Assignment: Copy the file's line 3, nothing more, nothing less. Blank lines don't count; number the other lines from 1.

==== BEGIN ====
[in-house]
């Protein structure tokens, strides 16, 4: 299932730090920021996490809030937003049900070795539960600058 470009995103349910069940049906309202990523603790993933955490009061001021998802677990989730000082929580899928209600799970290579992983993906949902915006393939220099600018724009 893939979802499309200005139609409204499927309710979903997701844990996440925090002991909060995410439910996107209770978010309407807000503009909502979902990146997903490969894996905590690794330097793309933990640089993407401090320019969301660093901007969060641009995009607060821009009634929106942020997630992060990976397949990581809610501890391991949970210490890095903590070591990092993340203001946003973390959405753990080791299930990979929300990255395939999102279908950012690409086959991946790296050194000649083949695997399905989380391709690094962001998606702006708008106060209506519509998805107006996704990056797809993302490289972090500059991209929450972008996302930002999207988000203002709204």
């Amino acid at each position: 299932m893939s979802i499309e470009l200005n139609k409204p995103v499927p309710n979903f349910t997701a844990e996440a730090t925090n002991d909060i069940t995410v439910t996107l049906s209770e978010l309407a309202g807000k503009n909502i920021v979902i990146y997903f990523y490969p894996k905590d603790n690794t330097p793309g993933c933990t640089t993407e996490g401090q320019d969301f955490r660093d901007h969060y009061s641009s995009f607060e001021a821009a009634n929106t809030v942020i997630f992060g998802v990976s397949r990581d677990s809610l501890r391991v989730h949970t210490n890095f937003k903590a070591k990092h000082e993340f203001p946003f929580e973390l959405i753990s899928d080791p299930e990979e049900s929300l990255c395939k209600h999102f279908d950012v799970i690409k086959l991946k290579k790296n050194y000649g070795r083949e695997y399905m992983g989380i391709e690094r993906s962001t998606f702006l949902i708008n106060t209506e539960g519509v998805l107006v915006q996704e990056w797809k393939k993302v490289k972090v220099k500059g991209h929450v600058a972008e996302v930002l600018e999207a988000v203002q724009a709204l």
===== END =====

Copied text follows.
């Amino acid at each position: 299932m893939s979802i499309e470009l200005n139609k409204p995103v499927p309710n979903f349910t997701a844990e996440a730090t925090n002991d909060i069940t995410v439910t996107l049906s209770e978010l309407a309202g807000k503009n909502i920021v979902i990146y997903f990523y490969p894996k905590d603790n690794t330097p793309g993933c933990t640089t993407e996490g401090q320019d969301f955490r660093d901007h969060y009061s641009s995009f607060e001021a821009a009634n929106t809030v942020i997630f992060g998802v990976s397949r990581d677990s809610l501890r391991v989730h949970t210490n890095f937003k903590a070591k990092h000082e993340f203001p946003f929580e973390l959405i753990s899928d080791p299930e990979e049900s929300l990255c395939k209600h999102f279908d950012v799970i690409k086959l991946k290579k790296n050194y000649g070795r083949e695997y399905m992983g989380i391709e690094r993906s962001t998606f702006l949902i708008n106060t209506e539960g519509v998805l107006v915006q996704e990056w797809k393939k993302v490289k972090v220099k500059g991209h929450v600058a972008e996302v930002l600018e999207a988000v203002q724009a709204l």